This issue on “Mutual Actions” is an exploration of two overlapping notions: interactivity, which refers mainly to the relationship between a person and a machine—notably in technological pieces calling for the viewer’s participation—and interaction, which elicits a connexion between individuals, i.e., the artist and members of the audience. In both cases, we can turn to the word “spect-actor,” a neologism which despite its sometimes arbitrary use raises exactly this question of active participation on the part of the viewer in contemporary artistic practices. This participative aspect, although it goes back a long way, still deserves to be questioned not only in terms of its constitutive modalities, but also with regards to its genuine efficiency in opening up to the Other.
Our theme was put forward to writers as a series of questions, and some of our contributors drew directly from them for inspiration. Here are some examples. Has technology become a necessary interface to address interactivity? How can the artist’s role be differentiated from that of the participant or the work itself? How can we rethink the public sphere and intersubjectivity under the sway of technique? Is the image a passive or active entity? Does it accept the gaze or is it a vehicle for subjection? Can it be grasped as a pragmatic entity, i.e., as the subject of mutual action? In a society of the spectacle, what does participation mean? Does the sphere of mutual action go beyond the sphere of representation? Has contemporary art succeeded in renewing mutual action as effective political action?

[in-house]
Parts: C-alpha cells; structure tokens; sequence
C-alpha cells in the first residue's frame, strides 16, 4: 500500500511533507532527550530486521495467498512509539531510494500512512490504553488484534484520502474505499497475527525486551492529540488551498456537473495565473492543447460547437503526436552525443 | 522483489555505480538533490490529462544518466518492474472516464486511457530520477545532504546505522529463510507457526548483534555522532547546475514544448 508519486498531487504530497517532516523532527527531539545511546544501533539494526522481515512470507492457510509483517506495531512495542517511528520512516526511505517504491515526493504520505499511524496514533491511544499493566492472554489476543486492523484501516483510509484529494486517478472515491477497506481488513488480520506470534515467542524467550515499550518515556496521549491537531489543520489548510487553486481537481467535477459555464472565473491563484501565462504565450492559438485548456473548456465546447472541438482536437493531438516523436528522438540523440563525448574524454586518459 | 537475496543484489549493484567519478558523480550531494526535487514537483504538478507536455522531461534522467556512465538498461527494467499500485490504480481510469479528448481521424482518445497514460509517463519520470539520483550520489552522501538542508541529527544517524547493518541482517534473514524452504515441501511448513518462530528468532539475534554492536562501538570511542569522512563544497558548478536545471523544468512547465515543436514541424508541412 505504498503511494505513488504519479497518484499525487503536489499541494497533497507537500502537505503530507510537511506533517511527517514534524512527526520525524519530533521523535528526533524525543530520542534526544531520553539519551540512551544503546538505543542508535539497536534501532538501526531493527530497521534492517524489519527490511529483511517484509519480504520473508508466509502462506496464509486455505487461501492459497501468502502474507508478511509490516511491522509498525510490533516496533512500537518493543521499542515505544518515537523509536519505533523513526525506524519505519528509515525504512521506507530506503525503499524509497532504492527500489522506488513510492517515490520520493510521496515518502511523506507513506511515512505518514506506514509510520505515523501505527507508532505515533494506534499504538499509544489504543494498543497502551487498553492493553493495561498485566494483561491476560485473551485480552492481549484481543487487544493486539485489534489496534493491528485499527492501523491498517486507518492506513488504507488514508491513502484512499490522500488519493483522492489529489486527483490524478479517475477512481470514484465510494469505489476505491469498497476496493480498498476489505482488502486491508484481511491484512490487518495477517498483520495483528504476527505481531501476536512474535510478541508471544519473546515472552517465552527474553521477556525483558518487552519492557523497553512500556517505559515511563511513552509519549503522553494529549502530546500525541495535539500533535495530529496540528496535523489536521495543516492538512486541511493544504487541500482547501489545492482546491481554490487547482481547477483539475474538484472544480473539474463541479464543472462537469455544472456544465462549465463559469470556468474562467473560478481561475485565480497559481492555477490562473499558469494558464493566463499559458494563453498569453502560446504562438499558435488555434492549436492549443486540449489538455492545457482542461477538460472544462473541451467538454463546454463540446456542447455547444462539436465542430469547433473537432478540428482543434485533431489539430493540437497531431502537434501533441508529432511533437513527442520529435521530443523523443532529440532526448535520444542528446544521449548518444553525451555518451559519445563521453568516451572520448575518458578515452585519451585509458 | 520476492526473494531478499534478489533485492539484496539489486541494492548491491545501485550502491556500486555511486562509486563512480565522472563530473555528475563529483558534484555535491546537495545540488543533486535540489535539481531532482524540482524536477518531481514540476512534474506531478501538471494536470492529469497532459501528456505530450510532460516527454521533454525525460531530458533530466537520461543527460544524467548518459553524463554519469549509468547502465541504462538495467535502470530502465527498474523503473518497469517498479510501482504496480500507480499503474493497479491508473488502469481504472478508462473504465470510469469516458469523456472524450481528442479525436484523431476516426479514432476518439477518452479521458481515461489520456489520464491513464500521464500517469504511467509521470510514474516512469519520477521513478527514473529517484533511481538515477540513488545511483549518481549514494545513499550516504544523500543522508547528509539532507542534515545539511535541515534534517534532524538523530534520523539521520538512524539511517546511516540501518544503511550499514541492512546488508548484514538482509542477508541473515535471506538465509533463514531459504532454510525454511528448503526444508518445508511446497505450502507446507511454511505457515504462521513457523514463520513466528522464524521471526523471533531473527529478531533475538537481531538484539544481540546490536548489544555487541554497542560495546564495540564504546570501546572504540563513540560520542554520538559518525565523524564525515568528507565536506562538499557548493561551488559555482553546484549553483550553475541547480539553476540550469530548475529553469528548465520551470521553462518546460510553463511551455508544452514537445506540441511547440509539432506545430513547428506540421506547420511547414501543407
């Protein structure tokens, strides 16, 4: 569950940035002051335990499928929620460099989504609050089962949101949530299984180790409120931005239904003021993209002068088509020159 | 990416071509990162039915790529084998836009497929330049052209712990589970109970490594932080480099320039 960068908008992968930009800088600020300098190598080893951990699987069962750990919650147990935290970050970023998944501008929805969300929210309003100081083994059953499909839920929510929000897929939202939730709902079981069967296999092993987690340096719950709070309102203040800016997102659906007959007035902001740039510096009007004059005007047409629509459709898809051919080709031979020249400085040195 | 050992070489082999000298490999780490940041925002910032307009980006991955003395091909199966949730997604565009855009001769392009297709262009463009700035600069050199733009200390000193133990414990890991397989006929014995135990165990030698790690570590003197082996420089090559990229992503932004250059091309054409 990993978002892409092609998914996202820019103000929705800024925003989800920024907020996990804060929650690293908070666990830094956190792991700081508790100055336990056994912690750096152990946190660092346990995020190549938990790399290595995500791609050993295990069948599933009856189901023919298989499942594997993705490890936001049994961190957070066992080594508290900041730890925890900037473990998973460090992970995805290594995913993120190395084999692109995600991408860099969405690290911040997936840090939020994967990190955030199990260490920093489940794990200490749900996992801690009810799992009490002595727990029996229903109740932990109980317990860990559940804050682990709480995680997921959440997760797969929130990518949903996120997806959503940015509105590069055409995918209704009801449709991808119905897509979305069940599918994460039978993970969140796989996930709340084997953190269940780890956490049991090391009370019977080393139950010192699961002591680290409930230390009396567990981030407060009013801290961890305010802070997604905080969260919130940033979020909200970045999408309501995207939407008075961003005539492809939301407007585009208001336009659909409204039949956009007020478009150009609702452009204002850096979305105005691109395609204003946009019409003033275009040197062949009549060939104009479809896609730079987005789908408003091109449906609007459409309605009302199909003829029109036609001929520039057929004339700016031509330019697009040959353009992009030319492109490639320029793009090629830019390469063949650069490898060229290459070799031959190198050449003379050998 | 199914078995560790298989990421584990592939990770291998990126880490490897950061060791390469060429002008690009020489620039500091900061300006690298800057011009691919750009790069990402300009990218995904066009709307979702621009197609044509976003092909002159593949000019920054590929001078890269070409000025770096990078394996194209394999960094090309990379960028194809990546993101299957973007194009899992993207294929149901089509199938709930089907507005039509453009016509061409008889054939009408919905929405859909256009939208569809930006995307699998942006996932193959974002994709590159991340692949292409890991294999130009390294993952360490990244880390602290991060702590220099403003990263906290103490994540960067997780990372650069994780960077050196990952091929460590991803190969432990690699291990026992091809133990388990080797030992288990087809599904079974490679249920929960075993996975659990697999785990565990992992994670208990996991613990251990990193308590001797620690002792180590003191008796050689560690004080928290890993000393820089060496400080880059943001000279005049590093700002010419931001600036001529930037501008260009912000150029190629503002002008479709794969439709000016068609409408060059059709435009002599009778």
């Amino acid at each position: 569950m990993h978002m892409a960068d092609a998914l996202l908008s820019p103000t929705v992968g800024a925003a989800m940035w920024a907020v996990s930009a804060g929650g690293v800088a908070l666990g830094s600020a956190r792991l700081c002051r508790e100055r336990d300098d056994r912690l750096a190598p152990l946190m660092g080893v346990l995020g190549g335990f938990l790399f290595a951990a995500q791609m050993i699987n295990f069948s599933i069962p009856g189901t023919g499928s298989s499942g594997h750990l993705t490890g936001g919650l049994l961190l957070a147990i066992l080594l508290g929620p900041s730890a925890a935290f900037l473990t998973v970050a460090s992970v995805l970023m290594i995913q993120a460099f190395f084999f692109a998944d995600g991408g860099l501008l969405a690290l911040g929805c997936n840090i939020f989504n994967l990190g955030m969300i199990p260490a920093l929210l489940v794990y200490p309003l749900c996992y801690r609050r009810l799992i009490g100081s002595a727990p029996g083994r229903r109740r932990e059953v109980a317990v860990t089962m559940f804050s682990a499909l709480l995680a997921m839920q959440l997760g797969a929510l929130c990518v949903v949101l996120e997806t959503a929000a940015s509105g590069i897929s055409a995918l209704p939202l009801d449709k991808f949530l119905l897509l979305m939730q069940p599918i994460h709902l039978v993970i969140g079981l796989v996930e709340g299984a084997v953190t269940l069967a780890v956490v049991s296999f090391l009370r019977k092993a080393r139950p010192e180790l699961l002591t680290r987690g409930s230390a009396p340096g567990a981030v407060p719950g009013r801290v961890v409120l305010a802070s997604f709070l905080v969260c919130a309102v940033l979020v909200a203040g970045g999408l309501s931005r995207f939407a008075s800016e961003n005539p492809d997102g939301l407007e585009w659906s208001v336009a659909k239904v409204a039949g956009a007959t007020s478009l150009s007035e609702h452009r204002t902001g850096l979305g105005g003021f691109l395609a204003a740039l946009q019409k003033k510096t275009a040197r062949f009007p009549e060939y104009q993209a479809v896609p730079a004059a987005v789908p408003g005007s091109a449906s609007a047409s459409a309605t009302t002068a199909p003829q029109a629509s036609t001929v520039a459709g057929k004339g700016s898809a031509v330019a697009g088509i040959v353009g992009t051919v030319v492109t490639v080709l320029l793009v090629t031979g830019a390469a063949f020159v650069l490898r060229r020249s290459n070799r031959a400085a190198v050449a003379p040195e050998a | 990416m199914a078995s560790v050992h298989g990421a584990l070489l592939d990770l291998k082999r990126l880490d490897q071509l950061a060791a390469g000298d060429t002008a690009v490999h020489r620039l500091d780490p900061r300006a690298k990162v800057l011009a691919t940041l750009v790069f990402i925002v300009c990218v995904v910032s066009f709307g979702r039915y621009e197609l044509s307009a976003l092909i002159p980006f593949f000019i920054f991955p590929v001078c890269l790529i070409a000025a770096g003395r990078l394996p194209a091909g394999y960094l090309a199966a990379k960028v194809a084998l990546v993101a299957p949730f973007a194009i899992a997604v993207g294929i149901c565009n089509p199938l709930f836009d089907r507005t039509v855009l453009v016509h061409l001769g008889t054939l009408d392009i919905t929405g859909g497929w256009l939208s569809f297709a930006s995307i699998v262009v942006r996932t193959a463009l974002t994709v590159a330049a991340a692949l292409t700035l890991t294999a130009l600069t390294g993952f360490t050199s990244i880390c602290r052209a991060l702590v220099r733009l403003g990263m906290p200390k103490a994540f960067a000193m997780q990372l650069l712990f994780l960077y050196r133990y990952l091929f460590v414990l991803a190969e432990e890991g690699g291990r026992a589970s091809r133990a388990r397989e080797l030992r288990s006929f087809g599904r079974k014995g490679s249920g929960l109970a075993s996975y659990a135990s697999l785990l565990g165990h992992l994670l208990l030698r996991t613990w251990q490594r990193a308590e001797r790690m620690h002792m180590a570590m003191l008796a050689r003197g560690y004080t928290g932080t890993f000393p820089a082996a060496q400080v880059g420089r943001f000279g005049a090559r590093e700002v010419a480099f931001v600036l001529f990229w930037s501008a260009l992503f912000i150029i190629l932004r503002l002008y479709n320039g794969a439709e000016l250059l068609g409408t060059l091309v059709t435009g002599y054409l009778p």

Deliberately open to various perspectives, this issue tries to answer one or several of these questions. It features essays reflecting upon practices that use so-called relational strategies or questioning the idea of interactivity as such, as well as analyses of various media and web art practices. The writers also examine more indirect or symbolic types of participation, with mirrors and reflection acting as forms of engagement with the viewer. From the practices studied here, be they interactive or interactional, a constant seems to emerge: the desire to develop a less autarchic form of art. It is in fact the main objective of mutual actions. Do these so-called interactive technological apparatuses make it really possible for the viewer to interact with or even modify the work? Do interactional works truly open zones of significant exchange between artist and viewer? These questions remain open.
[Translated from the French by Colette Tougas]